receives compensation from some of the companies listed on this page. Advertising Disclosure

How Page Load Speed Affects Customer Behavior

Chad Brooks
Chad Brooks
Editor Staff
Updated Sep 07, 2022

Here's what can happen if your site is too slow and how to speed it up.

  • For an online business, a slow load speed on a webpage can lead to a lack of sales conversions and a general loss of traffic.
  • Modern consumers would prefer to search for a new page than spend time waiting for a page to load.
  • There are actionable steps business owners can take to improve the speed of their website.

Pause whatever you’re doing and grab your phone. Open your web browser and type in the website of your favorite local restaurant. Count the number of seconds it takes to load. Is it one second? Three? Five? Monitor how your patience wavers as the seconds go up – are you tempted to click away?

Although the numbers vary, most studies agree that pages that take longer than three seconds to load lose around 53% of mobile users.

“As consumers are becoming more time-poor and attention spans are decreasing, pages that don’t load immediately can mean that a customer will refuse to purchase from [that] site,” said Daniel Cheung, content and technical SEO growth consultant at Prosperity Media.

Plus, Google uses website page load time as a significant factor in determining your site’s search engine ranking – i.e., where you show up on the page. The further down the page, the fewer people will see and click on your site. If your site is slow to load, you stand to lose not only current consumers but future users as well. As it stands now, Google’s magic number for the ideal page loading speed is two seconds. Any pages that load slower than that should expect to see a negative effect on their ranking.

The psychology of page load speed

We weren’t always impatient, zombie-eyed consumers tapping through webpages at lightning speed, but we are a product of our environment. The digital age reinforced the necessity and joy of instant gratification, so now many of us can’t go more than eight seconds without some form of external stimulation.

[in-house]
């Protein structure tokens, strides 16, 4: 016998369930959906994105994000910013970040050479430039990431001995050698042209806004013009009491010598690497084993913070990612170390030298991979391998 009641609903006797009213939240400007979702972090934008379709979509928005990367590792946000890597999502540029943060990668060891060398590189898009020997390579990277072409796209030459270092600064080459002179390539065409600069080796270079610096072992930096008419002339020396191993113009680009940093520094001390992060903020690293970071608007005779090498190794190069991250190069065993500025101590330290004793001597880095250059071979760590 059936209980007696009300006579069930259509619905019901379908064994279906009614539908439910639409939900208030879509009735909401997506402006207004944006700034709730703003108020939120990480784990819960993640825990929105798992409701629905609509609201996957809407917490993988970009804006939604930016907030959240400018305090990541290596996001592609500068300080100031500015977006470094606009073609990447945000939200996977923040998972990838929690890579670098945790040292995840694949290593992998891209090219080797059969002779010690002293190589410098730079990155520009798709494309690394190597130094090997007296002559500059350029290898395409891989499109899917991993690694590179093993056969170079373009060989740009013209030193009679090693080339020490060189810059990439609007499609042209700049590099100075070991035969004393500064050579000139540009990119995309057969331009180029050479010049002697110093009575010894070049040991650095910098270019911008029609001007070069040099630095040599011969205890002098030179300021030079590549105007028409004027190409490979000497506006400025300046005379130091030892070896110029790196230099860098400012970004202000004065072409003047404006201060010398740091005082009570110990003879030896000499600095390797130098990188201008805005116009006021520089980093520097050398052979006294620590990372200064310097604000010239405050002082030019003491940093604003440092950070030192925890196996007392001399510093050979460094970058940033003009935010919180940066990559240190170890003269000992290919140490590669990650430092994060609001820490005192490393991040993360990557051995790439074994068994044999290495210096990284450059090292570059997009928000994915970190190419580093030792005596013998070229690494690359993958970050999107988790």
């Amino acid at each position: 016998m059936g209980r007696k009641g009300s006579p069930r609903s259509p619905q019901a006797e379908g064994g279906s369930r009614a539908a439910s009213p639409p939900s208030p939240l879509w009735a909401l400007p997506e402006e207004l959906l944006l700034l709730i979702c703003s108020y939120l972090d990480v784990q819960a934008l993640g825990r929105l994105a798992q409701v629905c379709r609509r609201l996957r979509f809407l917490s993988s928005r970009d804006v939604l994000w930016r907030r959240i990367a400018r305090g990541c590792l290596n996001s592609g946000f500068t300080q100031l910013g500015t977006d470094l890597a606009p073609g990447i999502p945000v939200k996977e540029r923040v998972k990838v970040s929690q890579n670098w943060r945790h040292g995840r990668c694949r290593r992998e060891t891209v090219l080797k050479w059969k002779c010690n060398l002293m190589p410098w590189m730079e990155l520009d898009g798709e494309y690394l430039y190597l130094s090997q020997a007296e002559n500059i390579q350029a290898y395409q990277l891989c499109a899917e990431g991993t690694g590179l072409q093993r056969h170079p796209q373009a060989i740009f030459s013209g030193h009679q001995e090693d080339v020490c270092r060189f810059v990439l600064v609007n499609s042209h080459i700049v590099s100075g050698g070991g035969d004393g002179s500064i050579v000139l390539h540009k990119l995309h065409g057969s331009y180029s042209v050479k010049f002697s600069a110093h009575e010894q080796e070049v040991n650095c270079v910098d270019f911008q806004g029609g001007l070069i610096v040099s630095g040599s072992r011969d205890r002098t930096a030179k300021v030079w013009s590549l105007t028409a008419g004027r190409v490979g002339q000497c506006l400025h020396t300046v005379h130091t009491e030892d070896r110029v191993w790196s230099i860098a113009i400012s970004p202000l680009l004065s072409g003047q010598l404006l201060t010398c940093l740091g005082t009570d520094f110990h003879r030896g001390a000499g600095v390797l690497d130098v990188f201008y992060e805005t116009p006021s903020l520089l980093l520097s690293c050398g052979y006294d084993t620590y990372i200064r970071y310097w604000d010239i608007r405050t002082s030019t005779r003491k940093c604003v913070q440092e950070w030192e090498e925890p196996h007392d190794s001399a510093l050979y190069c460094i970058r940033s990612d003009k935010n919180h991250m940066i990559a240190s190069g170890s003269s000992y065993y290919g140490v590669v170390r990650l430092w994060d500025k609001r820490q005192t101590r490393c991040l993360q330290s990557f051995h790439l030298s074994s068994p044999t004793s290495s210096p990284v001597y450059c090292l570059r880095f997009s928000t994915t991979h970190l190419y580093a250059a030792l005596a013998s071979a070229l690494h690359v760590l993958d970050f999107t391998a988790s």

Consumers form an opinion of your entire business based on your website and how quickly it loads. “Not only are users expecting to see results quickly,” said Diona Kidd, senior internet marketing consultant at Knowmad, “and become disappointed when they don’t, but page speed also immediately affects their professional opinion of you.”

Users perceive a slow or clunky website as a reflection of how your business is run and how much it cares, and with more than 40% of visitors who had a bad experience saying they’d share that bad experience with others, it’s in your best interest to seriously spruce up your website.

How to increase your website page load speed

The good news is that it isn’t rocket science to up your page load speed. Start by taking stock of your website and how it’s performing. You can use Google PageSpeed Insights, GTmetrix or Pingdom to get a breakdown of what needs attention.

1. Compress text and images.

The main culprits of site slowdowns, said Beverly Friedmann, content manager at ReviewingThis, are unnecessary images and video files. “Decreasing or converting your image sizing and scales can help dramatically, as well as removing any video content that isn’t critical to your site’s content.” You can also implement lazy loading, where images load as the user scrolls down the page.

2. Optimize for mobile.